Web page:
Not much different from the conductor, this woman is not interested in talking to me. She quickly gets irritated and disappears into the train. At this point I say screw it and follow her on, telling her my sorry story the whole time. Once we are on the train I pull out 500 rubles (it was a 220 ruble ticket in the first place) and ask her if there are any free places on the train. No places, she responds, not the least bit interested in my money. I look in my wallet and, realizing I left my money at home, took out my last 500 ruble note (that’s about $17). I then offered her 1000 rubles for a ticket, not an insignificant sum. Davai (come on), don’t you have any places on the train?

Would you believe it that that woman wouldn’t even look at my money! Not only that, but she was getting more and more irritated. So I tried a tact I have seen people here pull when they don’t like the answer they hear and just started pleading with her. Please, I have a class to teach tomorrow in Nizhny, and I have to be there. . . On and on. My strategy was to prolong the discussion until after the train left, at which point we could agree on a price. After all, they wouldn’t throw someone off a moving train, right?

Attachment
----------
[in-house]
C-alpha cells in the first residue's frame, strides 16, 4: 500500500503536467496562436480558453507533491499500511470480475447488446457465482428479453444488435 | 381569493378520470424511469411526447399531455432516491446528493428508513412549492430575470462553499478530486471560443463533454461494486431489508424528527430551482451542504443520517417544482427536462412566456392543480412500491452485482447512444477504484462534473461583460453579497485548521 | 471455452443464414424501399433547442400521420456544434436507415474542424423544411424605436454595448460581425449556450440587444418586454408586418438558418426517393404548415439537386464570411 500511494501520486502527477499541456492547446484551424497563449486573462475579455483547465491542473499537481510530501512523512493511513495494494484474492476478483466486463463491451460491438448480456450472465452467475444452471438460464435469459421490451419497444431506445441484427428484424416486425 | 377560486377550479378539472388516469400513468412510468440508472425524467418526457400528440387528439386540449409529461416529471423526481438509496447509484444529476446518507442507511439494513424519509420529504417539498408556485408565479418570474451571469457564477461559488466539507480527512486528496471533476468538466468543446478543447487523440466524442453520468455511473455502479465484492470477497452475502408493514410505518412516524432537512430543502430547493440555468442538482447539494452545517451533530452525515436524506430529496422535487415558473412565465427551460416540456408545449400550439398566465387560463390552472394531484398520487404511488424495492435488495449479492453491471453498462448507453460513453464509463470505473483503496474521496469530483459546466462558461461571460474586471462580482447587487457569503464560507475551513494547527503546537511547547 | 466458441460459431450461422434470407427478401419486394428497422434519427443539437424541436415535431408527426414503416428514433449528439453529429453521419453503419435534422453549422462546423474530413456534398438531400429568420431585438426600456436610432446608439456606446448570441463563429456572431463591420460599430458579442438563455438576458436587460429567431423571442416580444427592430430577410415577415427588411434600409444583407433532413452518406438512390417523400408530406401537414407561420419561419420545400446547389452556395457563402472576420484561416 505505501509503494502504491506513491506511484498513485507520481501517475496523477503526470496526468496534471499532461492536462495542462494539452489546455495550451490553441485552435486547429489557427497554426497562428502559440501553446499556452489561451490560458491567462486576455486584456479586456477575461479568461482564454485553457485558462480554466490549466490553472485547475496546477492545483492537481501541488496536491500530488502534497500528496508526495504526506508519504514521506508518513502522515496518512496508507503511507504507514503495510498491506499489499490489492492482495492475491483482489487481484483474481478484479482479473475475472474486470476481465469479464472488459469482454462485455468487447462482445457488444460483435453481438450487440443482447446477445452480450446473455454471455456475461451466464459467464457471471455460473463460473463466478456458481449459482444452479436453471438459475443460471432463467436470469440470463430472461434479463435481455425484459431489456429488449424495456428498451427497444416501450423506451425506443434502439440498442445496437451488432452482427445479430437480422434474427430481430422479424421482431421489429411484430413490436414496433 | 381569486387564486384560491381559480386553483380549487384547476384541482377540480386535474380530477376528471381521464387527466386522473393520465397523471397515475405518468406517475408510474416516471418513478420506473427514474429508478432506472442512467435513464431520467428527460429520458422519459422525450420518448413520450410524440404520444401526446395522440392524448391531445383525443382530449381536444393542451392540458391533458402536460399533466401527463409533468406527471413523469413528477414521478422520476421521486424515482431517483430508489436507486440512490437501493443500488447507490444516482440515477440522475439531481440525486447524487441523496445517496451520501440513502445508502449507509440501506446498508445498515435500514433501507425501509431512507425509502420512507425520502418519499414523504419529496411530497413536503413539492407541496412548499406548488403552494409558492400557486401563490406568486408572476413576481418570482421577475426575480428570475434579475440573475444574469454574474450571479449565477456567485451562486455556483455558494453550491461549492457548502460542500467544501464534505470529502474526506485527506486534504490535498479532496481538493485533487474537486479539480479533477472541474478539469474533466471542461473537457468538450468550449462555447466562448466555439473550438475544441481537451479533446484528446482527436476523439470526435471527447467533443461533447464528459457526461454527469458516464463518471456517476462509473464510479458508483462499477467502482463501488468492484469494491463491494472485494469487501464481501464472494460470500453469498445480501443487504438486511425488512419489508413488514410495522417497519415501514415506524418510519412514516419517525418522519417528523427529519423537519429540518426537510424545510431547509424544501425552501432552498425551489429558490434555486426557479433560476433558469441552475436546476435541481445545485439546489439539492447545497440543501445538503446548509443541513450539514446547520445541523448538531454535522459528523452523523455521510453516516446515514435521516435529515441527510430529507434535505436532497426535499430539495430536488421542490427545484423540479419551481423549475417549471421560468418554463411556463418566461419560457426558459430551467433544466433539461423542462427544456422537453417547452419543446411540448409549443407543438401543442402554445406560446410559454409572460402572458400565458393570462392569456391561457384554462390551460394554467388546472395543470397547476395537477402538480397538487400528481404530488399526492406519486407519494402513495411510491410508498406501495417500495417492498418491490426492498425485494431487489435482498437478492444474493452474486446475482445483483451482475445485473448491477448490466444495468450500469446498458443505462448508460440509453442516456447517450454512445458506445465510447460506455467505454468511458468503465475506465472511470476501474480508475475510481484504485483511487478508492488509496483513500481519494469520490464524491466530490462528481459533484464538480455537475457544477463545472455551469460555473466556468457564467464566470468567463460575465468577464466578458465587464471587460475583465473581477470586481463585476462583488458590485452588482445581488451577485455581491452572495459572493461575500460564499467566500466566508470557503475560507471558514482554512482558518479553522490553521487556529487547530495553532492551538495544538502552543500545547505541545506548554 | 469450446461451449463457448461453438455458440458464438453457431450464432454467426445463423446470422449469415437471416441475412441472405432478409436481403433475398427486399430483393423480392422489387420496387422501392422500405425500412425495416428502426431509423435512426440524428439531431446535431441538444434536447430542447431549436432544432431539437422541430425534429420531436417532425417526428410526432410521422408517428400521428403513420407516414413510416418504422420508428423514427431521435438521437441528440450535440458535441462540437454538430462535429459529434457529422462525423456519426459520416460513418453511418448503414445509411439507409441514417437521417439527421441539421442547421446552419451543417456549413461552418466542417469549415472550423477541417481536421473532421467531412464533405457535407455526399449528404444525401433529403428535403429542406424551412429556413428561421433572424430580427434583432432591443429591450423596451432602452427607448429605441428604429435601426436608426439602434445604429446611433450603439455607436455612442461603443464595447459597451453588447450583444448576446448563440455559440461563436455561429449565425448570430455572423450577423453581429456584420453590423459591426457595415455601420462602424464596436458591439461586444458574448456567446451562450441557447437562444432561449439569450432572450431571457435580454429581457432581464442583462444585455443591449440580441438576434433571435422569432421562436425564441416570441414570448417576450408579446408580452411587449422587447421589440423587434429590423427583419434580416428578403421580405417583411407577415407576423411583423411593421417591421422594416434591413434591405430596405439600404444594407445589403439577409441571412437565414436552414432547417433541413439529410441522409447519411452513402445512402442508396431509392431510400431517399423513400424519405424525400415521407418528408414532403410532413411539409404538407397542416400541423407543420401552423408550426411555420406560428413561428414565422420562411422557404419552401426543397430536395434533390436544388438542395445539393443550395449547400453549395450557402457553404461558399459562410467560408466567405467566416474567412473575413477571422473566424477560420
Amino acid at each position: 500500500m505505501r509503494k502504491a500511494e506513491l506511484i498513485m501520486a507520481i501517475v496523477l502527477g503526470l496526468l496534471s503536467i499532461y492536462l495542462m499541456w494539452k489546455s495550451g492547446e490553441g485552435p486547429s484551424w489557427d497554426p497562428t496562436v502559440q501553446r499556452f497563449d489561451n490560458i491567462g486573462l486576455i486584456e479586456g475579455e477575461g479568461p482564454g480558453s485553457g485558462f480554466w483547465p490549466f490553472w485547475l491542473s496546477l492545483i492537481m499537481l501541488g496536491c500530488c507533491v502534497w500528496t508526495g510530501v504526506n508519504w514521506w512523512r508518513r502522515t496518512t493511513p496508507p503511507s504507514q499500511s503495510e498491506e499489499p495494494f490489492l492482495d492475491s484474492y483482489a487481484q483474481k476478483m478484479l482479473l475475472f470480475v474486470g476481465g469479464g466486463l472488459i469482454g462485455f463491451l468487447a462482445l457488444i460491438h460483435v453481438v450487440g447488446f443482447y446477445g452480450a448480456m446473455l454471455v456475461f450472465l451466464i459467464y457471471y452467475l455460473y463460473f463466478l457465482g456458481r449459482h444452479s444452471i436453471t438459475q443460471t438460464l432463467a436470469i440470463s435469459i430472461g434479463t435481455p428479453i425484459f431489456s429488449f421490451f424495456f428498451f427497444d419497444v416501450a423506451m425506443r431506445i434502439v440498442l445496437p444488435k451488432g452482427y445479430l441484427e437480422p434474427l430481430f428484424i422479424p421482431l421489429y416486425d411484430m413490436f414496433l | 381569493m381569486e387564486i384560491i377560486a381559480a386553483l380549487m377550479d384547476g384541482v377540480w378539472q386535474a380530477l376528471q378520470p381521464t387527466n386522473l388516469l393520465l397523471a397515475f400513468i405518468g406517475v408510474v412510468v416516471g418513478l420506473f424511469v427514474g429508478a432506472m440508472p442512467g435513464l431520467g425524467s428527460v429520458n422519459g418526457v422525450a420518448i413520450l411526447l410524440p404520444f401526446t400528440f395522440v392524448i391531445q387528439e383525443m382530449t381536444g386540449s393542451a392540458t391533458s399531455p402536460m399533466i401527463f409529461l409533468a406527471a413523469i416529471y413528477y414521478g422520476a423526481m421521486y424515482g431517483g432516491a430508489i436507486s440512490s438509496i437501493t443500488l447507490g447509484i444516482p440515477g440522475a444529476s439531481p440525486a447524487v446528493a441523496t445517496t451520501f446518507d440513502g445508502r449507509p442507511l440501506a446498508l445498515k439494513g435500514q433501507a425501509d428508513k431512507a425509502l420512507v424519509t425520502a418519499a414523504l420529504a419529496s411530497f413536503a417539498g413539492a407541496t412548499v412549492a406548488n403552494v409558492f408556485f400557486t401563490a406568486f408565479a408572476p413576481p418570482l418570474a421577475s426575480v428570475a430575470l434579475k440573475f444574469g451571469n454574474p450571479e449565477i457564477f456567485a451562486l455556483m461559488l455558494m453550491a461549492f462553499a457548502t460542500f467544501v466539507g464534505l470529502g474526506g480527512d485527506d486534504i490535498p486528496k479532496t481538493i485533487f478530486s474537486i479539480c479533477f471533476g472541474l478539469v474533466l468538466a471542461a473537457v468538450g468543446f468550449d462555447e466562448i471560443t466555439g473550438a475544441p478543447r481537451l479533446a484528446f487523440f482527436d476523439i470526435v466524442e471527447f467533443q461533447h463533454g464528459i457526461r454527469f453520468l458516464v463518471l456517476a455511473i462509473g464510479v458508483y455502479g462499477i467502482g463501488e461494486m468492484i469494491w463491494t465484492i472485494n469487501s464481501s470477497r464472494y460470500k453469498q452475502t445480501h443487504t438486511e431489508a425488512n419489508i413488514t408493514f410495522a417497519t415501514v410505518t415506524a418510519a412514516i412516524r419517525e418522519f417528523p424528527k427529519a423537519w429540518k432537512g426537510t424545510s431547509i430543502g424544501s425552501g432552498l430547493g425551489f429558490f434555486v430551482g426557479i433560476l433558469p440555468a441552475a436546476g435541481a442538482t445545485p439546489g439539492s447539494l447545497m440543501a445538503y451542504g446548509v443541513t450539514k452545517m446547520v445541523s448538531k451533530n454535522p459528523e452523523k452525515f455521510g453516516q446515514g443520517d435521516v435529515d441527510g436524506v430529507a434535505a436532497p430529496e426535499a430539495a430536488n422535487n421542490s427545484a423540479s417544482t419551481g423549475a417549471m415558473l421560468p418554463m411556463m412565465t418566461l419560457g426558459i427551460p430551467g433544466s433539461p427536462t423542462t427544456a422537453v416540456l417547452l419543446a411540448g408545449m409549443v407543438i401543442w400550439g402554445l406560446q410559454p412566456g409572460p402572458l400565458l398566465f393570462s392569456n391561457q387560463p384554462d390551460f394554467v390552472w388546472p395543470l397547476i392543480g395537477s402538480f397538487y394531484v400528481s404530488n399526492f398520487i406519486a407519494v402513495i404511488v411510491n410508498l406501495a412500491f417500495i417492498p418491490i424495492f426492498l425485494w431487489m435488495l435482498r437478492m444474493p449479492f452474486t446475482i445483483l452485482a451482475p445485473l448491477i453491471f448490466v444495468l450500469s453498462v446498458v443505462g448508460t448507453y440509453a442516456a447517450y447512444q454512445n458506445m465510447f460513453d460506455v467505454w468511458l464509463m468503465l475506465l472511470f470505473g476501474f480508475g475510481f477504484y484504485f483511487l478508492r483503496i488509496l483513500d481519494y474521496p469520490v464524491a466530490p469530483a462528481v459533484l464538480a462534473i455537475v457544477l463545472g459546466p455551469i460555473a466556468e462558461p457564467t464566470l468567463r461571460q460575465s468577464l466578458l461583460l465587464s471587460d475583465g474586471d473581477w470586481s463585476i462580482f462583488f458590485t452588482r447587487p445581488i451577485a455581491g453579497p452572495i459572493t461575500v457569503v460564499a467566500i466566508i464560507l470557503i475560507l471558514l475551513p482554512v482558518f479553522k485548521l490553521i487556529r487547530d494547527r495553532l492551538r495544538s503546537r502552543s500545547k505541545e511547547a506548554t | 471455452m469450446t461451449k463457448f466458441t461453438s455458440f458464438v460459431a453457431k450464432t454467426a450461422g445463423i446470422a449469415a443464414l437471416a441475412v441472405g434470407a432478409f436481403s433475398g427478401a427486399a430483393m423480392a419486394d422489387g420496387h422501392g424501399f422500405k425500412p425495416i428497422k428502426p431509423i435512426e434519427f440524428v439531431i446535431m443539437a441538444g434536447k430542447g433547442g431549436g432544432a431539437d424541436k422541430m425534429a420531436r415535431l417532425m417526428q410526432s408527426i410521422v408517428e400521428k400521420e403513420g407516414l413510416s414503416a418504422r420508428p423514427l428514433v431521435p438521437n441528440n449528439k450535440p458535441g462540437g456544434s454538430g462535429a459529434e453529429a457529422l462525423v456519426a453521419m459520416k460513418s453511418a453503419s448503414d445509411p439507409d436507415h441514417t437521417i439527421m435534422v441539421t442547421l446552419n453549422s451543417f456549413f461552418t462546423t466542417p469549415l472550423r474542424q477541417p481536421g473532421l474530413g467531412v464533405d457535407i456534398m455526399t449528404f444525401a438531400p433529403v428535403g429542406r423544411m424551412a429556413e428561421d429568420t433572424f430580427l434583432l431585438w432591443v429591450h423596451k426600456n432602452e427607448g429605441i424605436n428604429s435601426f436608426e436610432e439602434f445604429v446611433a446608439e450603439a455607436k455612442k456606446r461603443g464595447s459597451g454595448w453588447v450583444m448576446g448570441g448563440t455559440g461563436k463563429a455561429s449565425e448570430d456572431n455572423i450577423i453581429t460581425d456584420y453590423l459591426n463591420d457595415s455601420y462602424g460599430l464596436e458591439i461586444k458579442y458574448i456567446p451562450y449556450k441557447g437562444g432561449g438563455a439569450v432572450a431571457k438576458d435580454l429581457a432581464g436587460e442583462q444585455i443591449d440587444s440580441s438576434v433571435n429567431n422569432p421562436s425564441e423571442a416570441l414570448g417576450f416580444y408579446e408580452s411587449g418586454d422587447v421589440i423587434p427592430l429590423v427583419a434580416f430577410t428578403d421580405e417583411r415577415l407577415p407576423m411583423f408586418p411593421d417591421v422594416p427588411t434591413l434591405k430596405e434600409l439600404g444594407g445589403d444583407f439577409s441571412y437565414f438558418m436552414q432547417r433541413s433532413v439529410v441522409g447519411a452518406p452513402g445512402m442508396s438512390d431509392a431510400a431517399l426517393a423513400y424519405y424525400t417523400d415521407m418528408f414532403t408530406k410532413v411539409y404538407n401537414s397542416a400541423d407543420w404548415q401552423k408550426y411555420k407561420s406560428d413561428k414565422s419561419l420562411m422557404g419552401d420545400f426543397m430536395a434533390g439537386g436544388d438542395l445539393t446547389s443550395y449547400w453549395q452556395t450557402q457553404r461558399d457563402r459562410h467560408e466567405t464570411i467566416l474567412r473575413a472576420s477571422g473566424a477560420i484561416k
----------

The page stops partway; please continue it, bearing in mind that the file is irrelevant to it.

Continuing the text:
This approach was a definite failure, and only caused her to get more irritated. She stuck her head into one of the cabins and out came one of the policeman that are on every Russian train. “Young man, you need to leave” was his comment. He looked pretty serious, and started backing me back down the aisle towards the exit. I decided that I was going to lose this argument, and got off the train. One minute later it pulled out of the station.

At this point I feel totally defeated. I have no job in Moscow, don’t know anyone, I can’t even get to Nizhny to teach this course! All I want to do is go home, and I don’t mean to my apartment. But after taking two steps onto the street, I think that almost anything can be solved in Russia at the last minute, maybe even this situation. So I walk back into the train station and over to the cashiers, who are still open at almost midnight. I ask her how I can get to Nizhny, expecting that she might be able to get me there from one of the other train stations in Moscow (there are eight altogether). But luck was on my side – a train from St. Petersburg to Nizhny would be passing through the same station where I was standing at 2:30 am that night!

So I sold my other ticket back to her and bought the new one, losing no money in the transaction because the new ticket was actually cheaper than the old one. I then looked all over the train station for the right kind of pay phone (there are lots of different kinds of pay competing pay phones, a VERY stupid system) to call Jynks and relay the message to Nizhny that I would be a few hours late. After succeeding in this task, I settled into the waiting room, which of course you can only sit in if you pay or if you have a valid ticket. They do this to keep the homeless out, and periodically clear everyone out to clear away those who sneak in. The whole two hours in the train station was very depressing (I do not recommend to anyone staying in any of the Moscow train stations at night), but this was a small price to pay to get to Nizhny the next morning, well in time for my course.